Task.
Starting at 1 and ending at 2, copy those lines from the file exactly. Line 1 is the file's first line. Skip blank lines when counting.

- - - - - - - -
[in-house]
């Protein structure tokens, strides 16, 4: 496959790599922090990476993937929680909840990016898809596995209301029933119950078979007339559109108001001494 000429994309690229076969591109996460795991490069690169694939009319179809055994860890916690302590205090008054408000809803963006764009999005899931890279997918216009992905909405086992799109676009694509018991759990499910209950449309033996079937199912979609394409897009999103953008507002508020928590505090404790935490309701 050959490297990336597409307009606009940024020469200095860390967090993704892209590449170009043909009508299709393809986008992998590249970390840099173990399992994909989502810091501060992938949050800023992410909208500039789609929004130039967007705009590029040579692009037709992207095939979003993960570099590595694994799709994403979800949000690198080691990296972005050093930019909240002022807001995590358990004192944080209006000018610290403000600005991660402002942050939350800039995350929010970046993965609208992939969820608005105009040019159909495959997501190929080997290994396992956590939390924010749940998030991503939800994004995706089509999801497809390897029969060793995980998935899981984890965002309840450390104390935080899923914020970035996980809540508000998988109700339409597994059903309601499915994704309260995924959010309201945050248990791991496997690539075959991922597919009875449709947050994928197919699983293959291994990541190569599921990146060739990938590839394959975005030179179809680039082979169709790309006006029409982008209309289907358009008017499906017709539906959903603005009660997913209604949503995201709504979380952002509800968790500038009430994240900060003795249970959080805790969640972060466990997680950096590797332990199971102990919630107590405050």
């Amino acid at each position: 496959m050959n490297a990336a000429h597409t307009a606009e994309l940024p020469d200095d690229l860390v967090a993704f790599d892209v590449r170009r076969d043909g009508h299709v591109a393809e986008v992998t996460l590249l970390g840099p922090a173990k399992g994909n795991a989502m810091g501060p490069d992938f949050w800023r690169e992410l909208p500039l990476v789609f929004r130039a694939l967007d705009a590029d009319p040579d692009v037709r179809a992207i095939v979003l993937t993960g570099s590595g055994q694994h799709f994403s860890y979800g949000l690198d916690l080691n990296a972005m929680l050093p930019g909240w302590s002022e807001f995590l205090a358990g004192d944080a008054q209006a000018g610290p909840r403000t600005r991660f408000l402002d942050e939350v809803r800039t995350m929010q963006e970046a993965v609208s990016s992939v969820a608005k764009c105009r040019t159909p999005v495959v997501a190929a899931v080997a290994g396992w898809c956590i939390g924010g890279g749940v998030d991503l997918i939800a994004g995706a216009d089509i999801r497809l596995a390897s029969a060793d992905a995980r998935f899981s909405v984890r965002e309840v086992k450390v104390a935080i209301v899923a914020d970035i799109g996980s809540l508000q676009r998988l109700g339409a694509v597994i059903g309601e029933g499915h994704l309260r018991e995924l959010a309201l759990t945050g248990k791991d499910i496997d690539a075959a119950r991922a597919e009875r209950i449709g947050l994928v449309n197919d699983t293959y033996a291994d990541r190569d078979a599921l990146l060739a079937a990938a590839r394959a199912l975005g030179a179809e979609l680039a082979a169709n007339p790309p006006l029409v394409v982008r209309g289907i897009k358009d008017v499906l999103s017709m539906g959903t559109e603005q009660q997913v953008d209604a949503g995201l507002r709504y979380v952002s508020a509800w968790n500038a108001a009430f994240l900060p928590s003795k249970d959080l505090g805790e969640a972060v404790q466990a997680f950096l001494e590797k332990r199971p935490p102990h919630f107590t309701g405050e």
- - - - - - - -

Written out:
[in-house]
């Protein structure tokens, strides 16, 4: 496959790599922090990476993937929680909840990016898809596995209301029933119950078979007339559109108001001494 000429994309690229076969591109996460795991490069690169694939009319179809055994860890916690302590205090008054408000809803963006764009999005899931890279997918216009992905909405086992799109676009694509018991759990499910209950449309033996079937199912979609394409897009999103953008507002508020928590505090404790935490309701 050959490297990336597409307009606009940024020469200095860390967090993704892209590449170009043909009508299709393809986008992998590249970390840099173990399992994909989502810091501060992938949050800023992410909208500039789609929004130039967007705009590029040579692009037709992207095939979003993960570099590595694994799709994403979800949000690198080691990296972005050093930019909240002022807001995590358990004192944080209006000018610290403000600005991660402002942050939350800039995350929010970046993965609208992939969820608005105009040019159909495959997501190929080997290994396992956590939390924010749940998030991503939800994004995706089509999801497809390897029969060793995980998935899981984890965002309840450390104390935080899923914020970035996980809540508000998988109700339409597994059903309601499915994704309260995924959010309201945050248990791991496997690539075959991922597919009875449709947050994928197919699983293959291994990541190569599921990146060739990938590839394959975005030179179809680039082979169709790309006006029409982008209309289907358009008017499906017709539906959903603005009660997913209604949503995201709504979380952002509800968790500038009430994240900060003795249970959080805790969640972060466990997680950096590797332990199971102990919630107590405050």